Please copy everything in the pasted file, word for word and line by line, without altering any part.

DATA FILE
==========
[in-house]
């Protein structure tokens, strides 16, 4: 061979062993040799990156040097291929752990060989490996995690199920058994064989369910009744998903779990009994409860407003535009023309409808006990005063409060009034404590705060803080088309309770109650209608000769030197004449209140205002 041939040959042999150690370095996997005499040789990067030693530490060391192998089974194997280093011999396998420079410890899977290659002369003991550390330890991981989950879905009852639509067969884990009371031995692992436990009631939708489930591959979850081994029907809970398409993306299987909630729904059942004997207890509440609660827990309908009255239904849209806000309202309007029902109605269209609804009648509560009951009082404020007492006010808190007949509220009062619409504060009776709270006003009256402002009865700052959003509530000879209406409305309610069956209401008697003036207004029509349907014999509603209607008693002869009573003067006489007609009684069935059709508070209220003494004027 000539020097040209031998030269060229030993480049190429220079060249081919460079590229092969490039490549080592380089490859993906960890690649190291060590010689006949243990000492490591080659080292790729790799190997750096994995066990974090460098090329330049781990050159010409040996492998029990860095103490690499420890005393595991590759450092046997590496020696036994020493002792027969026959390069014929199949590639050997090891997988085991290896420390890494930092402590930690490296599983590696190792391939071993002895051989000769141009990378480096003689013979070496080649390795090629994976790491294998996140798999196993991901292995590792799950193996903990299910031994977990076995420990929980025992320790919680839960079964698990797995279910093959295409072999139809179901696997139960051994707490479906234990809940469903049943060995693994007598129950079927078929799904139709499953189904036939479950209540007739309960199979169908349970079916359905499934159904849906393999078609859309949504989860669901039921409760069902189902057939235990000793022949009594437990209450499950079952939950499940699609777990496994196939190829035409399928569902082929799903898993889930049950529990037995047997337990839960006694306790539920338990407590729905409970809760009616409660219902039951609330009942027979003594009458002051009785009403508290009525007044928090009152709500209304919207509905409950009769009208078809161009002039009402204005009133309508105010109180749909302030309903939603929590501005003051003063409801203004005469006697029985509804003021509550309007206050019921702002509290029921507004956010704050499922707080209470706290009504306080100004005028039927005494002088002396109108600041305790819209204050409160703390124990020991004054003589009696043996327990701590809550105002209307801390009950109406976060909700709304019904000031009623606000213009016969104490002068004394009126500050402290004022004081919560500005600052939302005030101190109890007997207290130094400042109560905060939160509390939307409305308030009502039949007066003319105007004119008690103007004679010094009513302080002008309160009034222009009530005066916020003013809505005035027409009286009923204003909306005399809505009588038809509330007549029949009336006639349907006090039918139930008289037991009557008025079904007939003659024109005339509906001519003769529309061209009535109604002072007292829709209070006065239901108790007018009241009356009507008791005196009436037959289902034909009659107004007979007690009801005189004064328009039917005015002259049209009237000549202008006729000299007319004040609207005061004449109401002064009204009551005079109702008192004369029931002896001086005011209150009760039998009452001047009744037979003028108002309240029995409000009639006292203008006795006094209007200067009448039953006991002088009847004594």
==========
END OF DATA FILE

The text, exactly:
[in-house]
């Protein structure tokens, strides 16, 4: 061979062993040799990156040097291929752990060989490996995690199920058994064989369910009744998903779990009994409860407003535009023309409808006990005063409060009034404590705060803080088309309770109650209608000769030197004449209140205002 041939040959042999150690370095996997005499040789990067030693530490060391192998089974194997280093011999396998420079410890899977290659002369003991550390330890991981989950879905009852639509067969884990009371031995692992436990009631939708489930591959979850081994029907809970398409993306299987909630729904059942004997207890509440609660827990309908009255239904849209806000309202309007029902109605269209609804009648509560009951009082404020007492006010808190007949509220009062619409504060009776709270006003009256402002009865700052959003509530000879209406409305309610069956209401008697003036207004029509349907014999509603209607008693002869009573003067006489007609009684069935059709508070209220003494004027 000539020097040209031998030269060229030993480049190429220079060249081919460079590229092969490039490549080592380089490859993906960890690649190291060590010689006949243990000492490591080659080292790729790799190997750096994995066990974090460098090329330049781990050159010409040996492998029990860095103490690499420890005393595991590759450092046997590496020696036994020493002792027969026959390069014929199949590639050997090891997988085991290896420390890494930092402590930690490296599983590696190792391939071993002895051989000769141009990378480096003689013979070496080649390795090629994976790491294998996140798999196993991901292995590792799950193996903990299910031994977990076995420990929980025992320790919680839960079964698990797995279910093959295409072999139809179901696997139960051994707490479906234990809940469903049943060995693994007598129950079927078929799904139709499953189904036939479950209540007739309960199979169908349970079916359905499934159904849906393999078609859309949504989860669901039921409760069902189902057939235990000793022949009594437990209450499950079952939950499940699609777990496994196939190829035409399928569902082929799903898993889930049950529990037995047997337990839960006694306790539920338990407590729905409970809760009616409660219902039951609330009942027979003594009458002051009785009403508290009525007044928090009152709500209304919207509905409950009769009208078809161009002039009402204005009133309508105010109180749909302030309903939603929590501005003051003063409801203004005469006697029985509804003021509550309007206050019921702002509290029921507004956010704050499922707080209470706290009504306080100004005028039927005494002088002396109108600041305790819209204050409160703390124990020991004054003589009696043996327990701590809550105002209307801390009950109406976060909700709304019904000031009623606000213009016969104490002068004394009126500050402290004022004081919560500005600052939302005030101190109890007997207290130094400042109560905060939160509390939307409305308030009502039949007066003319105007004119008690103007004679010094009513302080002008309160009034222009009530005066916020003013809505005035027409009286009923204003909306005399809505009588038809509330007549029949009336006639349907006090039918139930008289037991009557008025079904007939003659024109005339509906001519003769529309061209009535109604002072007292829709209070006065239901108790007018009241009356009507008791005196009436037959289902034909009659107004007979007690009801005189004064328009039917005015002259049209009237000549202008006729000299007319004040609207005061004449109401002064009204009551005079109702008192004369029931002896001086005011209150009760039998009452001047009744037979003028108002309240029995409000009639006292203008006795006094209007200067009448039953006991002088009847004594």